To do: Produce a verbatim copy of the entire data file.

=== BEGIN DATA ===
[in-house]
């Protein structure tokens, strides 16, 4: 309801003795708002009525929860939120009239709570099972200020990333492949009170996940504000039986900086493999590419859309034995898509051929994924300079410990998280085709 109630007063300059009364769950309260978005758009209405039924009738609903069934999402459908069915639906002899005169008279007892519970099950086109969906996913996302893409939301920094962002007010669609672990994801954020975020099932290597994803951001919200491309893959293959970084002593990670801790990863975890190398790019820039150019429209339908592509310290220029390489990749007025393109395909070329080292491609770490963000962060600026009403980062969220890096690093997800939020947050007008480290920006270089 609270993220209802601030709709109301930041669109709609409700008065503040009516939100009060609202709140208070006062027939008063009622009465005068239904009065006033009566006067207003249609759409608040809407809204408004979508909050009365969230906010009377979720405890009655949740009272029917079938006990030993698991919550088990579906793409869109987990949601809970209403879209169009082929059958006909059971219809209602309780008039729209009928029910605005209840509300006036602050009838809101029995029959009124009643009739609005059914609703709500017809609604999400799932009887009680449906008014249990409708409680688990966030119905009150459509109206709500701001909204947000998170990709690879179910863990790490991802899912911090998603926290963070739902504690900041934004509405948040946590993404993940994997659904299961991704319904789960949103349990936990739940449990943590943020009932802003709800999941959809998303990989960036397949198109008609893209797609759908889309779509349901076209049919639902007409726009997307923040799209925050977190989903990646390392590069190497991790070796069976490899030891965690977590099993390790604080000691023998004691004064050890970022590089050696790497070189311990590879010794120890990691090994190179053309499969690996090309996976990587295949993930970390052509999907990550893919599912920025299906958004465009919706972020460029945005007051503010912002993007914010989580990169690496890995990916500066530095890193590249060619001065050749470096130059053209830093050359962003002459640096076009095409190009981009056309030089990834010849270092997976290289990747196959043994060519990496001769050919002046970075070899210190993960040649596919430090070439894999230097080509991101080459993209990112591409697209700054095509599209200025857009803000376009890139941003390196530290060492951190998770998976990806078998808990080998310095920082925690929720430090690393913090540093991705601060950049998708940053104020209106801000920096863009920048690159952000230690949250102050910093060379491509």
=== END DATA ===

[in-house]
């Protein structure tokens, strides 16, 4: 309801003795708002009525929860939120009239709570099972200020990333492949009170996940504000039986900086493999590419859309034995898509051929994924300079410990998280085709 109630007063300059009364769950309260978005758009209405039924009738609903069934999402459908069915639906002899005169008279007892519970099950086109969906996913996302893409939301920094962002007010669609672990994801954020975020099932290597994803951001919200491309893959293959970084002593990670801790990863975890190398790019820039150019429209339908592509310290220029390489990749007025393109395909070329080292491609770490963000962060600026009403980062969220890096690093997800939020947050007008480290920006270089 609270993220209802601030709709109301930041669109709609409700008065503040009516939100009060609202709140208070006062027939008063009622009465005068239904009065006033009566006067207003249609759409608040809407809204408004979508909050009365969230906010009377979720405890009655949740009272029917079938006990030993698991919550088990579906793409869109987990949601809970209403879209169009082929059958006909059971219809209602309780008039729209009928029910605005209840509300006036602050009838809101029995029959009124009643009739609005059914609703709500017809609604999400799932009887009680449906008014249990409708409680688990966030119905009150459509109206709500701001909204947000998170990709690879179910863990790490991802899912911090998603926290963070739902504690900041934004509405948040946590993404993940994997659904299961991704319904789960949103349990936990739940449990943590943020009932802003709800999941959809998303990989960036397949198109008609893209797609759908889309779509349901076209049919639902007409726009997307923040799209925050977190989903990646390392590069190497991790070796069976490899030891965690977590099993390790604080000691023998004691004064050890970022590089050696790497070189311990590879010794120890990691090994190179053309499969690996090309996976990587295949993930970390052509999907990550893919599912920025299906958004465009919706972020460029945005007051503010912002993007914010989580990169690496890995990916500066530095890193590249060619001065050749470096130059053209830093050359962003002459640096076009095409190009981009056309030089990834010849270092997976290289990747196959043994060519990496001769050919002046970075070899210190993960040649596919430090070439894999230097080509991101080459993209990112591409697209700054095509599209200025857009803000376009890139941003390196530290060492951190998770998976990806078998808990080998310095920082925690929720430090690393913090540093991705601060950049998708940053104020209106801000920096863009920048690159952000230690949250102050910093060379491509």